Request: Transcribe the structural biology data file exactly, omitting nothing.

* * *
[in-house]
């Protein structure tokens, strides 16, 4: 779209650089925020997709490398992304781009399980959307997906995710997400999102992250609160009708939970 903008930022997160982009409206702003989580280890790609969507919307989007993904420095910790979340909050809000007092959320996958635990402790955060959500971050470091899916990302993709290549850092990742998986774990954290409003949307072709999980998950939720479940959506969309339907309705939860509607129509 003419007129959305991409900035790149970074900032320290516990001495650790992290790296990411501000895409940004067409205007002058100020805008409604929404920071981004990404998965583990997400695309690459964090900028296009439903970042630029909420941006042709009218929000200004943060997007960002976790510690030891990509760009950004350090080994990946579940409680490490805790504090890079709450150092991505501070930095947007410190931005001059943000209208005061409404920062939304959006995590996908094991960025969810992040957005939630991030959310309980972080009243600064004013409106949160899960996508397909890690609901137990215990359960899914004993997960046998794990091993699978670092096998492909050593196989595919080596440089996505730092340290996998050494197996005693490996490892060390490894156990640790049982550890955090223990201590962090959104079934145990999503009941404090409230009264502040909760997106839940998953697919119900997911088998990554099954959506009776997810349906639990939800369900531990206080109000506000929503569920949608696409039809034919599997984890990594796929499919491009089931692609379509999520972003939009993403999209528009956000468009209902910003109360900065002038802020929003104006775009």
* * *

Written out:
[in-house]
């Protein structure tokens, strides 16, 4: 779209650089925020997709490398992304781009399980959307997906995710997400999102992250609160009708939970 903008930022997160982009409206702003989580280890790609969507919307989007993904420095910790979340909050809000007092959320996958635990402790955060959500971050470091899916990302993709290549850092990742998986774990954290409003949307072709999980998950939720479940959506969309339907309705939860509607129509 003419007129959305991409900035790149970074900032320290516990001495650790992290790296990411501000895409940004067409205007002058100020805008409604929404920071981004990404998965583990997400695309690459964090900028296009439903970042630029909420941006042709009218929000200004943060997007960002976790510690030891990509760009950004350090080994990946579940409680490490805790504090890079709450150092991505501070930095947007410190931005001059943000209208005061409404920062939304959006995590996908094991960025969810992040957005939630991030959310309980972080009243600064004013409106949160899960996508397909890690609901137990215990359960899914004993997960046998794990091993699978670092096998492909050593196989595919080596440089996505730092340290996998050494197996005693490996490892060390490894156990640790049982550890955090223990201590962090959104079934145990999503009941404090409230009264502040909760997106839940998953697919119900997911088998990554099954959506009776997810349906639990939800369900531990206080109000506000929503569920949608696409039809034919599997984890990594796929499919491009089931692609379509999520972003939009993403999209528009956000468009209902910003109360900065002038802020929003104006775009």